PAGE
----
Joe Rathburn was born in Michigan where, at seventeen, he quit his job as a busboy at a pancake house and went full time as a musician. First playing bass in a band called Ages which was put together around a bar owner's drummer son. Joe was recruited from that band into a power trio called Skyhook, which made a bit of a name for itself opening for the likes of Kiss, The Guess Who, The James Gang, and Chuck Berry.
All the while Joe was doing solo acoustic guitar and vocal gigs, starting to write and perform his own tunes. He put together a band of loyal friends called the True Blue Eddy Band with which he recorded original tunes and played bars. Soon, he was doing covers and making good bread playing solo on the steakhouse circuit.
In 1979 he moved to San Diego where, at first working for tips, he gradually worked his way up the local music food chain to garner the respect of his peers and an audience. He formed several small cover acts working restaurants and lounges.
A Side Note: While in one such duo act called LA, which needed a keyboard player, Joe "discovered" a promising young man demoing a Yamaha DX7 keyboard for a customer at a local San Diego music store. He was so impressed with the fella's skills he immediately approached the young man and asked him to make Joe's duo a trio, and he accepted. That young man stayed with Joe's act for two years, delighting everyone with his savant like musicianship and carefree antics. He eventually desired to leave the trio to pursue his own original music. He left Joe's act to form his own band. Shortly after that he phoned music legend Frank Zappa's office and offered his services as both a guitarist and keyboardist (Joe didn’t even know of the young man’s outrageous guitar chops). Zappa, intrigued by the young man's audacity, called his bluff and invited him up to Los Angeles to audition for the
upcoming tour which was already in rehearsals. The rest is history. The young man, Mike Keneally, has joined the pantheon of legendary Zappa band alumni, forging a critically acclaimed career of his own, and touring the world. Though living in different worlds, Mike and Joe remain friends, and Joe is happy to have given Mike his first gig.
Back to Joe: After releasing a low budget, self-recorded cassette called Cup O'Joe, he got the backing for his first high budget album, Little Suns, produced by Dave Blackburn in 1997.
Little Suns got nominated for Best Adult Alternative Album in the San Diego Music Awards. On the strength of Little Suns, Rathburn auditioned and was accepted onto the Songs.Com website's roster of artists: It being one of the very first music websites to market independent singer/songwriters, almost acting as a label, boosting artists profiles and getting their names out there (eventually morphing into CD Baby). That led to Joe attending his first Folk Alliance Conference in Nashville. While there he played the famous Bluebird Cafe, and a few major open mics, learning from those "Nashville cats" and gaining experience. He used that experience as he continued to write and play more and more original shows back in San Diego.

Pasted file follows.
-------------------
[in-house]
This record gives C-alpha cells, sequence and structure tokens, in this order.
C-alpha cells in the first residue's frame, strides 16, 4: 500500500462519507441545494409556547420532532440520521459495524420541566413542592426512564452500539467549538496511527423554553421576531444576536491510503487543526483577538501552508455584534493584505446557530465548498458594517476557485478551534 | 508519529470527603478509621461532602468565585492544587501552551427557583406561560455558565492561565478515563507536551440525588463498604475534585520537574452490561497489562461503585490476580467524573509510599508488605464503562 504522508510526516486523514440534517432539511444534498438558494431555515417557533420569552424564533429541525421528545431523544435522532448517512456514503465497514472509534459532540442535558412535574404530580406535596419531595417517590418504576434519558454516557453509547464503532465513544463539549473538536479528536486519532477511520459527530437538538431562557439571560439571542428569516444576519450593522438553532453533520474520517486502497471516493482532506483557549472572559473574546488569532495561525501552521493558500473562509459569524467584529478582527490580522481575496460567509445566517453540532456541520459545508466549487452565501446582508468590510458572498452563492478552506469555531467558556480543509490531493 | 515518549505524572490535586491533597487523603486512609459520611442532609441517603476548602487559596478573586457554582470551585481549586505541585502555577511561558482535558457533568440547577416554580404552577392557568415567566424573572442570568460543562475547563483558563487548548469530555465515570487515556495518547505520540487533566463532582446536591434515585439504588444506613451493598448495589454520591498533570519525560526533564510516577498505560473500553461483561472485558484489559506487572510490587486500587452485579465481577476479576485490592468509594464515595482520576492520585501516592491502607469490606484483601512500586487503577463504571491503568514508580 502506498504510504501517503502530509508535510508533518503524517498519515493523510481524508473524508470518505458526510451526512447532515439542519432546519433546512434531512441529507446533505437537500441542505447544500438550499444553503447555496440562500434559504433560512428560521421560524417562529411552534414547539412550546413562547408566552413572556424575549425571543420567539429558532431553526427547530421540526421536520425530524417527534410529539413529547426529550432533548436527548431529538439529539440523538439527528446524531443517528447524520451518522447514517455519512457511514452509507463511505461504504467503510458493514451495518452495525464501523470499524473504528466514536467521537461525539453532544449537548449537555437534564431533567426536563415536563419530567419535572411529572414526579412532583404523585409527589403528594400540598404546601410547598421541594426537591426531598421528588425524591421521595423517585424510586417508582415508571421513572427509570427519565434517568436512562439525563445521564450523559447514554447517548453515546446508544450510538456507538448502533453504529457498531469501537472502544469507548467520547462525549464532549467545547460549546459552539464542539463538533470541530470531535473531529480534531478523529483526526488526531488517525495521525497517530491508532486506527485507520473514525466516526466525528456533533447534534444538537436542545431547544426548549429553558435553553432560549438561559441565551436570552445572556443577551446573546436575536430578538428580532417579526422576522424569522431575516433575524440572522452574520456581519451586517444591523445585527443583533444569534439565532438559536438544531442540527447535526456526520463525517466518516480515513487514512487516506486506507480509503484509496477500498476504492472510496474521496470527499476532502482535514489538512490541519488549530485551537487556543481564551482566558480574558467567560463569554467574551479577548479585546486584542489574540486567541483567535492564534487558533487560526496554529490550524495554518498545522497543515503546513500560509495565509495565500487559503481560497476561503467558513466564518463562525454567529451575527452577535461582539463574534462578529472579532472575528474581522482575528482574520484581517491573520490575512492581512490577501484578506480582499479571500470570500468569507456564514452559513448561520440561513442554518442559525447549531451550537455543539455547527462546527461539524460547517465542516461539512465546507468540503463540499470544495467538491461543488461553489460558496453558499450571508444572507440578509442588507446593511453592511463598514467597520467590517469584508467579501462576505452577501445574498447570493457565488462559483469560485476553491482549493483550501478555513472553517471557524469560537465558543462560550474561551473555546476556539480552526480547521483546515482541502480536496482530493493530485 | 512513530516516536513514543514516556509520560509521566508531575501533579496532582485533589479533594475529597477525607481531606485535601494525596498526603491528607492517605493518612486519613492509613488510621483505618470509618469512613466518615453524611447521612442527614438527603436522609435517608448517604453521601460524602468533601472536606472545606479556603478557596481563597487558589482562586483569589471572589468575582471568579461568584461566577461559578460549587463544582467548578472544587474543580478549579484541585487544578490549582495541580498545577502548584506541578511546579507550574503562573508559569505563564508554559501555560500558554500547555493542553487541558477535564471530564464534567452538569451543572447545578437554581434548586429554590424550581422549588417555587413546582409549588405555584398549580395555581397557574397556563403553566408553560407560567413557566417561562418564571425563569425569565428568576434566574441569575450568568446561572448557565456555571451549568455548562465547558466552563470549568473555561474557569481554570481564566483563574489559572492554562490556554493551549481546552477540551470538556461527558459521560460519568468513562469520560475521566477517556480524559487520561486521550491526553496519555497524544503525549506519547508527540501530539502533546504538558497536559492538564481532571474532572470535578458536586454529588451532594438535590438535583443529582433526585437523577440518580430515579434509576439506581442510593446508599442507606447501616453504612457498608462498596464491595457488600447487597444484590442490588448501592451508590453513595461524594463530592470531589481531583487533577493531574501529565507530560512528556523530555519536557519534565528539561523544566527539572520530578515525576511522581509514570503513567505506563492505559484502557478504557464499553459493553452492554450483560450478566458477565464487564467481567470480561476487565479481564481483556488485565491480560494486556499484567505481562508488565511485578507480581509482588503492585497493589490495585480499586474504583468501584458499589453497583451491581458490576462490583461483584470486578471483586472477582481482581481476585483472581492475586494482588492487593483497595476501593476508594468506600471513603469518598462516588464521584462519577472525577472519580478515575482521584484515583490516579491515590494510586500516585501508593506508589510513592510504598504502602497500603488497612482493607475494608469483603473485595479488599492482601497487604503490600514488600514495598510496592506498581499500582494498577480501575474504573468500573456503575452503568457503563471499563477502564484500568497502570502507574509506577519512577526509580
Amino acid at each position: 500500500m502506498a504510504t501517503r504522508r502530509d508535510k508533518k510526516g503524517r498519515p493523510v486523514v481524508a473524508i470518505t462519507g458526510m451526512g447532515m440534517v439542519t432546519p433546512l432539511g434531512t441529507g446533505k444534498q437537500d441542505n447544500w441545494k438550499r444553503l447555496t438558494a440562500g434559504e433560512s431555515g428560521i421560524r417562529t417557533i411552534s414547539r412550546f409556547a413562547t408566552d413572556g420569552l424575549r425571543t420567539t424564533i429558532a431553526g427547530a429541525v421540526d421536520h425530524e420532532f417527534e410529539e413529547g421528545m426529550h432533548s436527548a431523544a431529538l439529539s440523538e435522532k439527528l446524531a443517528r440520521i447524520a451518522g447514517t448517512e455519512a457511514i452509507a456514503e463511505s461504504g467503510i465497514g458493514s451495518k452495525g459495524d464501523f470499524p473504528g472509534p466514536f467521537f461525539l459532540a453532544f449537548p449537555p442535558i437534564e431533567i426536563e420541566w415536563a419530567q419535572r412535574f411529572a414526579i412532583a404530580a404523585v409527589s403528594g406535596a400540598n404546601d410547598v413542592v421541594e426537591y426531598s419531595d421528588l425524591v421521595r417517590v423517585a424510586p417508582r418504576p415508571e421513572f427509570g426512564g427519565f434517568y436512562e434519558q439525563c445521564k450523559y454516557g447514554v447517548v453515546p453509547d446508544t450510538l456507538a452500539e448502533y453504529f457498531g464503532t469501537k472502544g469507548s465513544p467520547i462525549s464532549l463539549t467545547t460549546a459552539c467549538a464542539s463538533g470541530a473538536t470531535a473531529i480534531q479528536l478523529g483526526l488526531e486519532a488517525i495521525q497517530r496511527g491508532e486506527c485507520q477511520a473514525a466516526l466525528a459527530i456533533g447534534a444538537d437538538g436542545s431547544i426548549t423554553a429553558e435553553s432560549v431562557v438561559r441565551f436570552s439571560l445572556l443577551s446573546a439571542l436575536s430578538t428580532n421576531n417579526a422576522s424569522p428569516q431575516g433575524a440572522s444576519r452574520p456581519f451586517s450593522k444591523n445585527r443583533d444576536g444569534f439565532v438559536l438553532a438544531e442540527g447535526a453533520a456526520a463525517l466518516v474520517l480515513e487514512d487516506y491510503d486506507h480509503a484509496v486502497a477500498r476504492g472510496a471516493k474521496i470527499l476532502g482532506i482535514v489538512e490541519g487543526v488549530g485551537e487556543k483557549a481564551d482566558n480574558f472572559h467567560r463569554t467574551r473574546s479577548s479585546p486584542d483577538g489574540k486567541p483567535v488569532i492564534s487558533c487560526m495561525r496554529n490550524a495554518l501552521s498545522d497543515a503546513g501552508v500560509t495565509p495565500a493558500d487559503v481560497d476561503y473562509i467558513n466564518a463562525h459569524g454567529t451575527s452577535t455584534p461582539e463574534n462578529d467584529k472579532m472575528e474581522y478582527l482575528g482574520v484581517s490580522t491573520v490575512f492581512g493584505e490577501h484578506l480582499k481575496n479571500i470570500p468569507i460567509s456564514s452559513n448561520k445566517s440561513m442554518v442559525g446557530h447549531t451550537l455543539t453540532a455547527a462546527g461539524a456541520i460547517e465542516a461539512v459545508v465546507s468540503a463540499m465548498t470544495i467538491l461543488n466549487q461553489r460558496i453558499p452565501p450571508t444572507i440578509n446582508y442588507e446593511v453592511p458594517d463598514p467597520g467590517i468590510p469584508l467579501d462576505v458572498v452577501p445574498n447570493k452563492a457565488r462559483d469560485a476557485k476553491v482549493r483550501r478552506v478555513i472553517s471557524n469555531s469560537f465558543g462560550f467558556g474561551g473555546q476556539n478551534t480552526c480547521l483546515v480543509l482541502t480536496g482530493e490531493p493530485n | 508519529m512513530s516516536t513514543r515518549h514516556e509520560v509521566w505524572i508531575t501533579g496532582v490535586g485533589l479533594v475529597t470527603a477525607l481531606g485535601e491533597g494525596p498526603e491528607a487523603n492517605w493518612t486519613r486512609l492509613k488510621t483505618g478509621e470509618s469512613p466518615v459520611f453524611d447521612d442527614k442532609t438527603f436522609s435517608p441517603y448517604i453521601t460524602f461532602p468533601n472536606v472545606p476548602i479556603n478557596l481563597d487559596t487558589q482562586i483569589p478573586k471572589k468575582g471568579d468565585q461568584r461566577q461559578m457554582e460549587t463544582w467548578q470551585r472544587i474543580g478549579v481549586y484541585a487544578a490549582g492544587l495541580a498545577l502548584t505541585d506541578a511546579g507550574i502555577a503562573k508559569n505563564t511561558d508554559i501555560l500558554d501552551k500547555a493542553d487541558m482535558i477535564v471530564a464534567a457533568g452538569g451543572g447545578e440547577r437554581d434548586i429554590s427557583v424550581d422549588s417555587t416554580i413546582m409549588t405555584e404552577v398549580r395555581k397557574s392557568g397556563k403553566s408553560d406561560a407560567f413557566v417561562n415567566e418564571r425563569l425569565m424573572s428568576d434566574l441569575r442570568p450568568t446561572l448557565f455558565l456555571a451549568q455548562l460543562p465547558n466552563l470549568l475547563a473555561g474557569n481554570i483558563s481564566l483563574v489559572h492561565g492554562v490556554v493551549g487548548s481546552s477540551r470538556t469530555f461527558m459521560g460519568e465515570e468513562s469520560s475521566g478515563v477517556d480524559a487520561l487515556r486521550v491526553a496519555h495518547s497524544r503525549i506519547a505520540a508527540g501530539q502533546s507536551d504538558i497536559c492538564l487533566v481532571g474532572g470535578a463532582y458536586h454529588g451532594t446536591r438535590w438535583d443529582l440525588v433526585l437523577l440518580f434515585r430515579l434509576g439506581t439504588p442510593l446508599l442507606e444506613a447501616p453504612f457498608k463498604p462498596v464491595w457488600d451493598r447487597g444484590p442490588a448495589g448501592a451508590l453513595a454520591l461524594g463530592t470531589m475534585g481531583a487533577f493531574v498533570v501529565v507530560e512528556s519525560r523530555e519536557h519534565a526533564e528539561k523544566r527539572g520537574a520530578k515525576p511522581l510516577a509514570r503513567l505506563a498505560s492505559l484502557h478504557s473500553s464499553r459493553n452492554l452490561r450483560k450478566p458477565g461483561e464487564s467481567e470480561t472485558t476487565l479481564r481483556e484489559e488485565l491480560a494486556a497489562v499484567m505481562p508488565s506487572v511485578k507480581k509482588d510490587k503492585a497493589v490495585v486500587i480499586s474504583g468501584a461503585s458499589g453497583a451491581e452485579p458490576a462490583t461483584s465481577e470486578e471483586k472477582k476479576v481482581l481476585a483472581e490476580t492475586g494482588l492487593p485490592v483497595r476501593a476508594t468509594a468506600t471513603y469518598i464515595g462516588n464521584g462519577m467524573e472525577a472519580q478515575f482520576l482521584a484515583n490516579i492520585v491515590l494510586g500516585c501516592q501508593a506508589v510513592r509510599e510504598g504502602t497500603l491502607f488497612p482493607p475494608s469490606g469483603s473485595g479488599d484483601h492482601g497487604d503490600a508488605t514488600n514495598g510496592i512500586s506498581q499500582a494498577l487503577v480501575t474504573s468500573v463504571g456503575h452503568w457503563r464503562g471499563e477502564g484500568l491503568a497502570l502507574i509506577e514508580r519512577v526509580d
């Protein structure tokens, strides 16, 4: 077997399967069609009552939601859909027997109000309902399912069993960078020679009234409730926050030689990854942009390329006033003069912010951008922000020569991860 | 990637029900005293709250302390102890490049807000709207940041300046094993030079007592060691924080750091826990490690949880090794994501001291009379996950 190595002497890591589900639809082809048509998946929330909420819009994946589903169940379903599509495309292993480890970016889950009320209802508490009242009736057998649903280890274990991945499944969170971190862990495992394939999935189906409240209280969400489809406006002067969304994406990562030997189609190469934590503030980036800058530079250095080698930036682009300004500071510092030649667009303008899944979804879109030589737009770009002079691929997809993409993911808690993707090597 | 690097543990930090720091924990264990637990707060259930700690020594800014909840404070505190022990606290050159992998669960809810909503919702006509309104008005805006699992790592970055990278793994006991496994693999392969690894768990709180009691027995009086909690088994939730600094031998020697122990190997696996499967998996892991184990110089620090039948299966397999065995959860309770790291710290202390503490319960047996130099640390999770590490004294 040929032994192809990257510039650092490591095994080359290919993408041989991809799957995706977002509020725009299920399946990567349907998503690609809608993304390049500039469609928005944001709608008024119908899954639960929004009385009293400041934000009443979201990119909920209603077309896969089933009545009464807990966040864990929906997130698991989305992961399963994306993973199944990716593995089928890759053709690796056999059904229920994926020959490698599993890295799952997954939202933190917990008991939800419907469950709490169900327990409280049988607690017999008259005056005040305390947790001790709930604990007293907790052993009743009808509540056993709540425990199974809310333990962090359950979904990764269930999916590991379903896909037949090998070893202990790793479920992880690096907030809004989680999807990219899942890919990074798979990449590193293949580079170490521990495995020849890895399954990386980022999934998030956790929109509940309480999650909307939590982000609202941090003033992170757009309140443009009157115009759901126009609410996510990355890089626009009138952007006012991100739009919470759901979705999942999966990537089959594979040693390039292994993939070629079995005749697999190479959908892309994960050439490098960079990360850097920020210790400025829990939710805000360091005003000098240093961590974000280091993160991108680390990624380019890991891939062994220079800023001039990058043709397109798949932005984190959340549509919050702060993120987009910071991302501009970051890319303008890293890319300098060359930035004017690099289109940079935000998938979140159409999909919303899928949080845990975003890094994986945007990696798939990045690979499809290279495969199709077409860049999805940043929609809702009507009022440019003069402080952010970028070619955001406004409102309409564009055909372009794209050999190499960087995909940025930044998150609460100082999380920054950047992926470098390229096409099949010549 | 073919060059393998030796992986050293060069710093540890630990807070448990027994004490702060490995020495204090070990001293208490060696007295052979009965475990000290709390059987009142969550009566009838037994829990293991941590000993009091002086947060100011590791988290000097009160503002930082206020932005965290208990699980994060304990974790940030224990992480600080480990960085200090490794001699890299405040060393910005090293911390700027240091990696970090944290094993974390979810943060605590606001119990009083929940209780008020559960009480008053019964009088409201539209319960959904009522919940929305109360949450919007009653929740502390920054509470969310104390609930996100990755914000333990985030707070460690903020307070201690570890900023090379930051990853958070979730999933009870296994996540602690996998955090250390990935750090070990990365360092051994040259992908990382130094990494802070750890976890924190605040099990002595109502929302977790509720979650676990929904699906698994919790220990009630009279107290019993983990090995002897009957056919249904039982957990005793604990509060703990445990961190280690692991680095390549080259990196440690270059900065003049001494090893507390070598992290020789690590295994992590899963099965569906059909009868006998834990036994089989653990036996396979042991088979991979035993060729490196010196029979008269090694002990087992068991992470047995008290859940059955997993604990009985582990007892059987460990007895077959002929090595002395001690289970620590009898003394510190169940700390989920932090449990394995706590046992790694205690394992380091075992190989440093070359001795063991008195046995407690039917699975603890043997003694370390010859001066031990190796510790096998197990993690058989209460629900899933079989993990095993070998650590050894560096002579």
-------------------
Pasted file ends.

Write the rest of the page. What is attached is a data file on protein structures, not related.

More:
He also hooked up with a band called The Banana Republicans for two and a half years, playing every Sunday afternoon at a bayside resort doing Caribbean island music (one of Joe's secret pleasures). That led to a stint with another band called Koko Loco who were supported by the Parrot Head community. (Jimmy Bufffett fans)
It wasn't until 2001 that Joe released his second big budget recording, Rockwells and Picassos, produced by Jeff Berkley, which was also nominated in the SDMAs in the Best Acoustic Artist category.
In 2004 Joe landed a gig at a downtown San Diego restaurant called The Tin Fish, located just half a block from PETCO PARK, home of the San Diego Padres baseball team. He still plays there today, though the restaurant is now called Baja Ricks Cantina, entertaining the crowds before every Padres home game. 81 home games a season since 2004, that's a lot of shows! He's become quite the entertainment institution down there.
Between 1996 and 2004 Joe hosted several coffeehouse concert series, meeting, becoming friends with, and presenting other local artists. He produced an award w compilation CD Called the Save Mikey's Project, which featured many local luminaries, in an effort to save a favorite venue from closure.
Also, late in 2004 Joe recorded Joe Rathburn LIVE at Dark Thirty.
Then, in 2005, he started a singer/songwriter showcase series at a tiny coffeehouse called The Hot Monkey Love Café, which was near his home. He called the series Joe Rathburn's Folkey Monkey Thursdays to differentiate it from the venue's jazz night, blues night, metal night, and hip-hop night. After many venue changes, it became The Folkey Monkey @ Vision, a prestigious, listening room concert series, presented the 2nd and 4th Thursdays of every month, featuring the best local talent and touring artists from around the globe. Both artist and audience loved it for its comfortably respectful atmosphere and family like comraderie.
Joe discontinued The Folkey Monkey in January 2022. The venue, Vision, is still available for shows and seats 200 and boasts a great sound system, nice lights, projection screen, live streaming, and grand piano, in an alcohol free environment. Contact John Kurko to book a show at Vision.
Joe was nominated again in 2020 in the San Diego Music Awards in the Best Singer/Songwriter category.